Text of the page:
Jump to content
Nucejoe

Names of movement parts

Recommended Posts

Wouldn,t a diagram fully showing movement parts/ names, readily avialable on our forum be useful tool of common vocabulary for all. To no avail so far I have searched internet and this forum, most likely a link, etc is available somewhere, but not "readily", or easy to find.

Share this post


Link to post
Share on other sites

I know what you mean, sometimes these things are pretty hard to find. It's probably a bit difficult to do this as each movement has it's own type and it's parts and you won't really find one movement to show all types of parts. Here's a couple of images that should help.

watch_parts_zps8f5aa89b.jpg

c5fa59455ff63bfd81ded24853e495bf--glue-c

Rolex-Movement-Parts.jpg

GearTrain.jpg

movementparts.jpg

Share this post


Link to post
Share on other sites

 

1 hour ago, Nucejoe said:

will these links be avaiable to possible inquirere in future?

if you download the pdf then you will always have access to it.

Share this post


Link to post
Share on other sites

Create an account or sign in to comment

You need to be a member in order to leave a comment

Create an account

Sign up for a new account in our community. It's easy!

Register a new account

Sign in

Already have an account? Sign in here.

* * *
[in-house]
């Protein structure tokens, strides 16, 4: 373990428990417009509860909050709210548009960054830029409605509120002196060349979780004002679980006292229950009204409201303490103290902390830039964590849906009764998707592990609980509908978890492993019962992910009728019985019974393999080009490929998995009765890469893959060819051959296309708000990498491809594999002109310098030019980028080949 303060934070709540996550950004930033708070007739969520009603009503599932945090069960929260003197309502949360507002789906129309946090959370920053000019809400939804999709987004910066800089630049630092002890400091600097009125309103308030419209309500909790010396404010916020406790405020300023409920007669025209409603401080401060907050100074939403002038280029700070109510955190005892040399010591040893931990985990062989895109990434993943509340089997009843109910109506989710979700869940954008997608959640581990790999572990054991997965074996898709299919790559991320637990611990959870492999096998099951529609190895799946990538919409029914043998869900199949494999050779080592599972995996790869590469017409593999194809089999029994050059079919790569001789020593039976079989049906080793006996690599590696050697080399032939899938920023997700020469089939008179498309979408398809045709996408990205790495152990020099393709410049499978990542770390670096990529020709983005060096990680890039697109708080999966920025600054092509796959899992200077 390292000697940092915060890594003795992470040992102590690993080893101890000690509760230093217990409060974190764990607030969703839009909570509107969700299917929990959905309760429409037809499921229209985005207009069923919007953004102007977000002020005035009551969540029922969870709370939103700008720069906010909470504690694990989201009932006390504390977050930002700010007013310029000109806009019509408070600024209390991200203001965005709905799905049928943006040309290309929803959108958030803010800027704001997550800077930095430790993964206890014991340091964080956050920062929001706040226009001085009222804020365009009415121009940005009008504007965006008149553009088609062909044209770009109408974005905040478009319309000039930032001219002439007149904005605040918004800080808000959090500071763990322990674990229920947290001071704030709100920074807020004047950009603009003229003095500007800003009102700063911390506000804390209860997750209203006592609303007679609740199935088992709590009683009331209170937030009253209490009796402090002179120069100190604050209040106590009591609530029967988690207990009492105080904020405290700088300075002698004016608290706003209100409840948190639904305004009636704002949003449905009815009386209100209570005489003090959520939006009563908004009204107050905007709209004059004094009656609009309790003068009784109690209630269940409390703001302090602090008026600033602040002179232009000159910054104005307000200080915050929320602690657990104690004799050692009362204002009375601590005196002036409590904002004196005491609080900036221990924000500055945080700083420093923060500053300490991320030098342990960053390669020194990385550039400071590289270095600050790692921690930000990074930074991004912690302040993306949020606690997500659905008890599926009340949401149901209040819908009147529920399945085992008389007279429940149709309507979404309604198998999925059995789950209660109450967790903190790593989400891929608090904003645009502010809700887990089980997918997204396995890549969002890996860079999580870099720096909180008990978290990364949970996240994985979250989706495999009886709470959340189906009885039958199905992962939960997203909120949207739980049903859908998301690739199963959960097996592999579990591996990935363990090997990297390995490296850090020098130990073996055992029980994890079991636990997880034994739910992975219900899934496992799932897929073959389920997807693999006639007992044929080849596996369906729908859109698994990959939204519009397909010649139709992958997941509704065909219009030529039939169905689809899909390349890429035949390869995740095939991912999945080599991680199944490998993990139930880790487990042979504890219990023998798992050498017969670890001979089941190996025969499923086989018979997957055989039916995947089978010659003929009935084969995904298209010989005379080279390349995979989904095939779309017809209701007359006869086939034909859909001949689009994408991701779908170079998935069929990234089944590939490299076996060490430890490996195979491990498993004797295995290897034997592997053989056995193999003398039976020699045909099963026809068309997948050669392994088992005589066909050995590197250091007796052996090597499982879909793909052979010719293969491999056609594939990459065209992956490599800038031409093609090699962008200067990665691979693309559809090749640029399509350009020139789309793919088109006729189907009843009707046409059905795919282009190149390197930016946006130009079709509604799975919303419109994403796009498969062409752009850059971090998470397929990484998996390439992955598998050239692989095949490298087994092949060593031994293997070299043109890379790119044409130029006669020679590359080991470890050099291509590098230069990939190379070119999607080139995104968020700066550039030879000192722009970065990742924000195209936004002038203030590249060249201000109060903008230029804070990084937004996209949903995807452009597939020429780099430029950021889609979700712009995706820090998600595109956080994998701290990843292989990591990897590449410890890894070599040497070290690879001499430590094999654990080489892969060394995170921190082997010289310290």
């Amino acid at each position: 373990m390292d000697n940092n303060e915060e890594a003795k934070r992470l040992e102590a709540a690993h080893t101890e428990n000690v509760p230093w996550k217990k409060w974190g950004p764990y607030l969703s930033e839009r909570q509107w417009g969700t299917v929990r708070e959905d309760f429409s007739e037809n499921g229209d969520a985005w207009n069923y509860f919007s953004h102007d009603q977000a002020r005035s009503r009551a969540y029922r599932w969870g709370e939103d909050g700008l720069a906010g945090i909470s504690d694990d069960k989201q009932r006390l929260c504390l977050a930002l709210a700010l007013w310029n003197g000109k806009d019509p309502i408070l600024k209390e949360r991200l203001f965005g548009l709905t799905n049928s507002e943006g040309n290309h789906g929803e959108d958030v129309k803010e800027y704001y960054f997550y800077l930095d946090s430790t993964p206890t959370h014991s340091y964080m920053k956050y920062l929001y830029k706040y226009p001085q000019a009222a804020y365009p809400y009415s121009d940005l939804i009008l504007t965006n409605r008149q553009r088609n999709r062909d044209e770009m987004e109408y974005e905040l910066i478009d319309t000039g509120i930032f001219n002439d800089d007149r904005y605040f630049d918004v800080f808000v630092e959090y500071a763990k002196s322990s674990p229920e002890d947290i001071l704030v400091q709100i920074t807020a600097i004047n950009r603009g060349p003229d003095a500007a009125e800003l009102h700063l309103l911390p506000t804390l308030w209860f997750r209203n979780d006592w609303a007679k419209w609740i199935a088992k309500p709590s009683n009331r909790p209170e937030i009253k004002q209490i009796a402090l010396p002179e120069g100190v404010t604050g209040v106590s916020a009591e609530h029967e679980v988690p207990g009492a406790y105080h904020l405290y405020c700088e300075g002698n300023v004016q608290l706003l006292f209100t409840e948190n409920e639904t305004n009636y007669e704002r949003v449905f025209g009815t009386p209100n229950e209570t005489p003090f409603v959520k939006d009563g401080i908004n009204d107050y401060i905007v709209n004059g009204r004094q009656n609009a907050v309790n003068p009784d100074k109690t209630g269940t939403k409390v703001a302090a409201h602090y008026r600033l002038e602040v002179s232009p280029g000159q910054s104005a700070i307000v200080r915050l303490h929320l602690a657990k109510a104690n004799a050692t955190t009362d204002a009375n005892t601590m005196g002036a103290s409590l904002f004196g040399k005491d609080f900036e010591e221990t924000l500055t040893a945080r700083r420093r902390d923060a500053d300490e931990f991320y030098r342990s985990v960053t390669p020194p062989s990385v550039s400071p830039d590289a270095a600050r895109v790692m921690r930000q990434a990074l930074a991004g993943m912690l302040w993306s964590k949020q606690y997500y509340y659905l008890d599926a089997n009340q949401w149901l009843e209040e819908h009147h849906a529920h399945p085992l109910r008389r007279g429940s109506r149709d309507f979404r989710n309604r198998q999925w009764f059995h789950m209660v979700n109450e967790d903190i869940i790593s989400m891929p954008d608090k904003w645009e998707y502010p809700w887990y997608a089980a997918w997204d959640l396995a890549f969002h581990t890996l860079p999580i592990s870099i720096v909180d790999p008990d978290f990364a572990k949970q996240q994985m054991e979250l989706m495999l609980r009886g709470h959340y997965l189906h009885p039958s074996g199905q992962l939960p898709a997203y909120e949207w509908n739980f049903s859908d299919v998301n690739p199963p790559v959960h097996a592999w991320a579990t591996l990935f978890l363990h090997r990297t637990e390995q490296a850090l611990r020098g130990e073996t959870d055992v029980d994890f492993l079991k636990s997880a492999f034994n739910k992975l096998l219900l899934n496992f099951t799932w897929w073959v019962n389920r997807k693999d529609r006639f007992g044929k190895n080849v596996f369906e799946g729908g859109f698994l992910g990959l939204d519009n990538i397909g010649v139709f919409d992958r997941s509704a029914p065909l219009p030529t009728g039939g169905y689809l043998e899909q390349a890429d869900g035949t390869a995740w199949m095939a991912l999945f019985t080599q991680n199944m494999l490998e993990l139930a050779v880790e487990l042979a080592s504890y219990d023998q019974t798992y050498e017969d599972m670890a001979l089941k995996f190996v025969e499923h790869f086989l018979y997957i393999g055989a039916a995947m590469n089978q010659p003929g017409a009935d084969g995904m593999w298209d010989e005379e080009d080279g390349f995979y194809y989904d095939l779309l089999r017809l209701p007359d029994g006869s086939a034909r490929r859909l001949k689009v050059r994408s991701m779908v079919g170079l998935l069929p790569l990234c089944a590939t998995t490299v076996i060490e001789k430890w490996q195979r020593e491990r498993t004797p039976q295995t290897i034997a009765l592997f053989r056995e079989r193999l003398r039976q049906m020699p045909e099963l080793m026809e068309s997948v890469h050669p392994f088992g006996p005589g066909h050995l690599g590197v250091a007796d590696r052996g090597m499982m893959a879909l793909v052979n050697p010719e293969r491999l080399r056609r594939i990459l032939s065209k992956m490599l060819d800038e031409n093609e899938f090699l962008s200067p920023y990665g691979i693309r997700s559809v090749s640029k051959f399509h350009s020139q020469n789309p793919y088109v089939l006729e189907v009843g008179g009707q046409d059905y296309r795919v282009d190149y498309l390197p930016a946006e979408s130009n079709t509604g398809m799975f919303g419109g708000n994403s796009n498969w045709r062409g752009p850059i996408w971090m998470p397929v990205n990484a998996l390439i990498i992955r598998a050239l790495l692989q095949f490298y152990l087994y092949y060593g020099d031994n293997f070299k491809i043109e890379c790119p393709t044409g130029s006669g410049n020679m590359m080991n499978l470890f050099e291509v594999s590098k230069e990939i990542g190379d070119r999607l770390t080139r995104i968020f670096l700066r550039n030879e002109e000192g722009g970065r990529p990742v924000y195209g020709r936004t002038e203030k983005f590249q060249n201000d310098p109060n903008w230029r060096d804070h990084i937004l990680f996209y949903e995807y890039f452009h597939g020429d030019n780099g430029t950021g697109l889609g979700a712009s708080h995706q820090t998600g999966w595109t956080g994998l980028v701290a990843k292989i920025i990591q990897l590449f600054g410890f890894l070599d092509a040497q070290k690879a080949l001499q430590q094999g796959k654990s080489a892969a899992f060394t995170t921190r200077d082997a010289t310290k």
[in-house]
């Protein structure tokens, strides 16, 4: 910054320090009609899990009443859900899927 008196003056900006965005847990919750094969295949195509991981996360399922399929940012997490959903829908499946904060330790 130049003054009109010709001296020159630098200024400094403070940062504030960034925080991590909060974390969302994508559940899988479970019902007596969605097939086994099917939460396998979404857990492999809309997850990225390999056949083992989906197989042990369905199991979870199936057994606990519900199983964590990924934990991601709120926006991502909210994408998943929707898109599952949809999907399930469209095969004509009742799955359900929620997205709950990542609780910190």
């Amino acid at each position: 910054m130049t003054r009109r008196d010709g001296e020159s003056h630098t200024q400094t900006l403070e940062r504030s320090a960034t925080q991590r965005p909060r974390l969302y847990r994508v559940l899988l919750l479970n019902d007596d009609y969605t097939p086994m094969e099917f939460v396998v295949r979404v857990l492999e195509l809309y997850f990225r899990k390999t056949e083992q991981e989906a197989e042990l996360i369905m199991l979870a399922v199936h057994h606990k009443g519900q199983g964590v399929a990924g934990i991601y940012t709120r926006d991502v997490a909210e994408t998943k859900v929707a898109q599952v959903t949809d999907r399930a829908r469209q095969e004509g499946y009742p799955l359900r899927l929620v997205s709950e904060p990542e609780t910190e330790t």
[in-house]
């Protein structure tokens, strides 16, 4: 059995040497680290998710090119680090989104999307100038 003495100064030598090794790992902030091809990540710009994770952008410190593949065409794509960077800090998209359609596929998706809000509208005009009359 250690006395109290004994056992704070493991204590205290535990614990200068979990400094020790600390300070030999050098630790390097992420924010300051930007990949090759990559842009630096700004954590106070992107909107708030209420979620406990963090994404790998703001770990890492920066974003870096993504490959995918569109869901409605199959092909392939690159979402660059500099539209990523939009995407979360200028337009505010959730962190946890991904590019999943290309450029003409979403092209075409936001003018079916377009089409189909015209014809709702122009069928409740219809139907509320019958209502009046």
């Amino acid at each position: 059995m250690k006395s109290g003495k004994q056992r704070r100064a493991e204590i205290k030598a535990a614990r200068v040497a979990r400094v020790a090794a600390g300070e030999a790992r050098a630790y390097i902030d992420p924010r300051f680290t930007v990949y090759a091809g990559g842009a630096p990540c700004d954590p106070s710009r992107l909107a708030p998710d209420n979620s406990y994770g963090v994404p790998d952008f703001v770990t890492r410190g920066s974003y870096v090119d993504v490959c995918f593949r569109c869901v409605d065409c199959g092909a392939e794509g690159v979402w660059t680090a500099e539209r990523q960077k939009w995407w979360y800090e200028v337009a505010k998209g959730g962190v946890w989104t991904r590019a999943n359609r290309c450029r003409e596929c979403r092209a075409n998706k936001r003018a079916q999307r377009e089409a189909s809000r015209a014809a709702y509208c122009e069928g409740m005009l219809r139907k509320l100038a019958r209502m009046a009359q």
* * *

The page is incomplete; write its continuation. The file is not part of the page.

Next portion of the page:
Sign In Now

  • Recently Browsing

    No registered users viewing this page.

  • Topics

  • Posts

    • If I had tissot made in fifties I too would have develoed a passion for them. Surely you agree tissot is more brand nowadays than the watçh it used to be.
    • Guys where on the 1000 is the sound pickup; where watch caseback  touches the holder or the metal stop on the left side?   Thanks    Tomq
    • Chrisdt has a point, tissot brand is well known/advertised, expectedly more fake ones out there than genuine. Tissot licenced, know-how etc are decent colones used by tissot as well. You may want to post a question to see if it is genuine, if fake you can possiblg buy another one for the cost of repair. Regards
    • Here is the file rest that I made for a special job.  I was going to make the rollers from O-1 and harden them but decided to go with standard bronze flange bearings.  These are readily replaceable if i ever wear them down. Jim
    • Leinen also supplied those micrometer tailstocks on the Henry Paulson lathes that they made.  The scale is in mm.  To use it, I set the micrometer to zero, insert the required drill in the tailstock (held by drill chuck or collet), slide the drill tip against the surface of the metal to be drilled, slide the stop ring up to the back side of the micrometer and tighten the set screw.  This stops the slide movement at the "zero" thereby setting the surface of the metal to be drilled.  Next I turn the micrometer to the desired depth of the hole to be drilled.  From now on, I can drill as many holes as I want at the desired depth.  Picture is of my Paulson lathe. Jim
×